Friday, September 11, 2009

Benday Dots

The use of Benday dots are one of Lichtenstein's signature references to commercial art. Benday dots have been likened to pointilism. It was a technique originally created by Benjamin Day, an American illustrator from the 19th century who published the original New York Sun- one of New York's primary newspapers from 1833 to 1950. Benday dots are always equal in size and distribution in certain areas- see the man in Sweet Dreams Baby. Benday dots were used in comic books to create optical illusions by using shades and tones of different colors layered on top of each other. Below is an image of the Cap of Barcelona, one of Lichtenstein's sculptures not unlike Brushstrokes, which belongs to the Portland Art Museum. In Cap of Barcelona Lichtenstein employs the Benday dots to create a sweeping motion across the sculpture.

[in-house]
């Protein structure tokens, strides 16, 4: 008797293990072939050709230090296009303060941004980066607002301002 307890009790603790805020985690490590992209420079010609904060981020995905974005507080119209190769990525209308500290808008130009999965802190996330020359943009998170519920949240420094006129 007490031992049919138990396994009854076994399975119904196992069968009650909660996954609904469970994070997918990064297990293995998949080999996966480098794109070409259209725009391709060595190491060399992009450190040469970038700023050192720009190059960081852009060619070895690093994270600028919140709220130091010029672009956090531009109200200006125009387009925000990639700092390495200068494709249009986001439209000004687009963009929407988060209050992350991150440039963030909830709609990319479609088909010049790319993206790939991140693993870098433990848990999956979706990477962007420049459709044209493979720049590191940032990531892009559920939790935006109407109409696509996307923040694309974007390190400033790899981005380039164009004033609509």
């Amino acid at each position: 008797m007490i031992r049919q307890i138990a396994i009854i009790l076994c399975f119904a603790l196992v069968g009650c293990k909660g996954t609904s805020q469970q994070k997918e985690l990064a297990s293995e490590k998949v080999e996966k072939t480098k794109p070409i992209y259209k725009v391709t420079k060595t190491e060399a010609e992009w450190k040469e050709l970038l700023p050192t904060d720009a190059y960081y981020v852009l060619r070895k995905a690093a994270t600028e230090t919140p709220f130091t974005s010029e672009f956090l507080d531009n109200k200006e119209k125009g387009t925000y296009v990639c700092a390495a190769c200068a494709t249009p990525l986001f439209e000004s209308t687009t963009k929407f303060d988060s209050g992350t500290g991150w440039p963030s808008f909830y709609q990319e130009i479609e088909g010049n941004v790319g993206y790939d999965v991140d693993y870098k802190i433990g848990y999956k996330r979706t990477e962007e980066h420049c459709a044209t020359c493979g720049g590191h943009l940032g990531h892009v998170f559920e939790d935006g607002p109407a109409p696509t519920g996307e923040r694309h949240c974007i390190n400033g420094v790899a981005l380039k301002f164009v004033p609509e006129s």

In Brushstrokes Lichtenstein uses another commercial art printing reference, regularized stripes.
All of this awareness and suggestion of consumer culture puts Lichtenstein at the forefront of the pop art movement with Andy Warhol, whose Campbell soups are also in Word and Image.

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